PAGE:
Pujols, who hit .331 with 49 homers and 137 RBIs, defeated Atlanta's Andruw Jones 378-351 in last year's voting after finishing second in 2002 and 2003. Stan Musial and Ted Williams (four times each) are the only players to finish second more often than Pujols, who matched three-time AL MVP Mickey Mantle with three second-place finishes.

Pujols was third in the NL in batting average behind Pittsburgh's Freddy Sanchez and Florida's Miguel Cabrera, and second to Howard in homers and RBIs.

Stan Musial (four times), Ted Williams (four times) are the only players to finish second more often than Pujols, who matched three-time AL MVP Mickey Mantle with three second-place finishes.

Houston's Lance Berkman was third with 230 points, followed by the New York Mets' Carlos Beltran (211), Cabrera (170) and Washington's Alfonso Soriano (106) who on Sunday reached a preliminary agreement on an eight-year contract with the Chicago Cubs worth about $136 million.

Pujols gets a $100,000 bonus for finishing second, Berkman $250,000 for placing third and Beltran $200,000 for winding up fourth.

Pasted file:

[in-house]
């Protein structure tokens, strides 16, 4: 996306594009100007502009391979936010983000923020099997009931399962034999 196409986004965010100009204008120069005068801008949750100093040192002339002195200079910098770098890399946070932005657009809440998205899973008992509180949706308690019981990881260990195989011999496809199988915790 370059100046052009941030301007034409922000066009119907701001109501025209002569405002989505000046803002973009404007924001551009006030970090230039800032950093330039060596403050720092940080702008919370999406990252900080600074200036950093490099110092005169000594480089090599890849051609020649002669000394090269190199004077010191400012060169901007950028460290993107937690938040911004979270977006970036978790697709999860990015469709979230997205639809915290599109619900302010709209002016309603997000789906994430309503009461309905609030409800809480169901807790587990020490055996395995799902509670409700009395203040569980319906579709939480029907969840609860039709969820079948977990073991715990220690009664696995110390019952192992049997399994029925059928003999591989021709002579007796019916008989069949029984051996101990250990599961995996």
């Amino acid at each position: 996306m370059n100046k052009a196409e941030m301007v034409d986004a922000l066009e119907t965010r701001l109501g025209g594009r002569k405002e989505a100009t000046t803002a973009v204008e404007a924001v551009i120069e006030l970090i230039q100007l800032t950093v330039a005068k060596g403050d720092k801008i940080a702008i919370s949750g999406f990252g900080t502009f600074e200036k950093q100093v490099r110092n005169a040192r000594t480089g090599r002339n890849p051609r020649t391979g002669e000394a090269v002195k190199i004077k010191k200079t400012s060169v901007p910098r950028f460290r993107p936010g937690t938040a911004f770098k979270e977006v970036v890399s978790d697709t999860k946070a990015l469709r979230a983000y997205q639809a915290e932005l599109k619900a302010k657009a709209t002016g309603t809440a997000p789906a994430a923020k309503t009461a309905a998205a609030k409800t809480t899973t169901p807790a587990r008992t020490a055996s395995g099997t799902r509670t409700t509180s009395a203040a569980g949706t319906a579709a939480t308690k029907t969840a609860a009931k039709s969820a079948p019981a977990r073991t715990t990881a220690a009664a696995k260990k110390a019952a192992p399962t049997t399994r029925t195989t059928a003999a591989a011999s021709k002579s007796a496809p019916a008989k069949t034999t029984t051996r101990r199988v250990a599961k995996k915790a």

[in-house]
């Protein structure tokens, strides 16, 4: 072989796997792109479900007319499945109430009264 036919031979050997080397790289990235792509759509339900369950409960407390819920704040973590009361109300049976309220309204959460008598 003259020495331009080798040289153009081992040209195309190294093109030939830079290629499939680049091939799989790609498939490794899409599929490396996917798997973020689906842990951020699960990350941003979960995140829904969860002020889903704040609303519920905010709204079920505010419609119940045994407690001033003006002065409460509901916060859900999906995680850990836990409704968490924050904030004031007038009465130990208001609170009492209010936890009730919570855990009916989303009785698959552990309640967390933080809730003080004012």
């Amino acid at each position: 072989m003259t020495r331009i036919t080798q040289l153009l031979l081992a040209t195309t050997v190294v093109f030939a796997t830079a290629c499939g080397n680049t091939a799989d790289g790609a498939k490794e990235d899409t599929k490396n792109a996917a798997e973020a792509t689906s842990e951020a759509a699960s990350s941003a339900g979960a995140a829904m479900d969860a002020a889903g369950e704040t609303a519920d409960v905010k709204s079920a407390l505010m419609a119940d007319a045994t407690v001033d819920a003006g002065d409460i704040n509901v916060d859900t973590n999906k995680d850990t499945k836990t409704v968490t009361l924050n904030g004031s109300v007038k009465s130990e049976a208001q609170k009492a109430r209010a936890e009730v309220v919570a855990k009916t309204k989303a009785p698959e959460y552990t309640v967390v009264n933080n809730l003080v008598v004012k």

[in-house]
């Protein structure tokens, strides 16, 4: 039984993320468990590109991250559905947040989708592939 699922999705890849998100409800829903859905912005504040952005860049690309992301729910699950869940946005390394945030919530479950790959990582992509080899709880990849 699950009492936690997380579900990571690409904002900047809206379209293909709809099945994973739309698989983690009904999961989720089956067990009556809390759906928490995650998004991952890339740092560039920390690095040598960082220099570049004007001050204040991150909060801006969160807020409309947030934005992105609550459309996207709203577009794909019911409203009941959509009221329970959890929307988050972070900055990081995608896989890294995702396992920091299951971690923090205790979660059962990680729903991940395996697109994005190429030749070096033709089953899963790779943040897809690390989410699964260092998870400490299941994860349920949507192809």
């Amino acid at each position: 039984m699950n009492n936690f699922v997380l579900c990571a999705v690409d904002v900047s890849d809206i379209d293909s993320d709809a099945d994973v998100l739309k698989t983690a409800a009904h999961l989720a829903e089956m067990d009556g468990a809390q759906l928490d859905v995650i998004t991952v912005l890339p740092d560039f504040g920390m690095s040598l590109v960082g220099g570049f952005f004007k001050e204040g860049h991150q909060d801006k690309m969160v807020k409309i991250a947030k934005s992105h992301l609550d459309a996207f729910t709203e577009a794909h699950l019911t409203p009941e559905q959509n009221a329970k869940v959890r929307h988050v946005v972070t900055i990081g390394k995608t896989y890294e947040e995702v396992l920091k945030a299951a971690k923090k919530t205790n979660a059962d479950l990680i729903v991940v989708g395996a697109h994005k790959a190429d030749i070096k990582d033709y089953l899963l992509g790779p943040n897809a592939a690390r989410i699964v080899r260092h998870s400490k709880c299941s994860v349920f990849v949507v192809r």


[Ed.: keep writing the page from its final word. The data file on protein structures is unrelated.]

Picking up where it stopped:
Sunday, November 19, 2006

McNabb Out for the Year

USA Today reports that Eagles quarterback Donovan McNabb will miss the rest of the year because of a torn ligament in his right knee, ending his season early for the third time in five years.
McNabb was carted off the field early in the second quarter of Philadelphia's loss to the Tennessee Titans on Sunday.
The Eagles said McNabb tore his anterior cruciate ligament.
"That's normally an eight month to a year injury, so he's done for the year," Eagles coach Andy Reid said.

Saturday, November 18, 2006

Navy Grounds the Owls

To the casual observer, Saturday afternoon's match up between Navy (7-3) and Temple (1-10) at Navy-Marine Corps Memorial Stadium might have been a ho-hum affair. No one told that to Navy's 35 seniors or the rest of the Midshipmen who rolled to a 42-6 victory over Temple.

33,927 fans watched Navy use a total team effort from the opening kickoff to overwhelm the Owls and jump out to a 35-0 halftime lead. Navy's defense came ready to play limiting the Temple offense to just 13 yards rushing and 83 total yards in the first half. Navy's top ranked rushing offense was clicking on all cylinders amassing 263 yards rushing and 298 total yards in the half.

Navy finished the game with 420 yards rushing for the day and 455 total yards.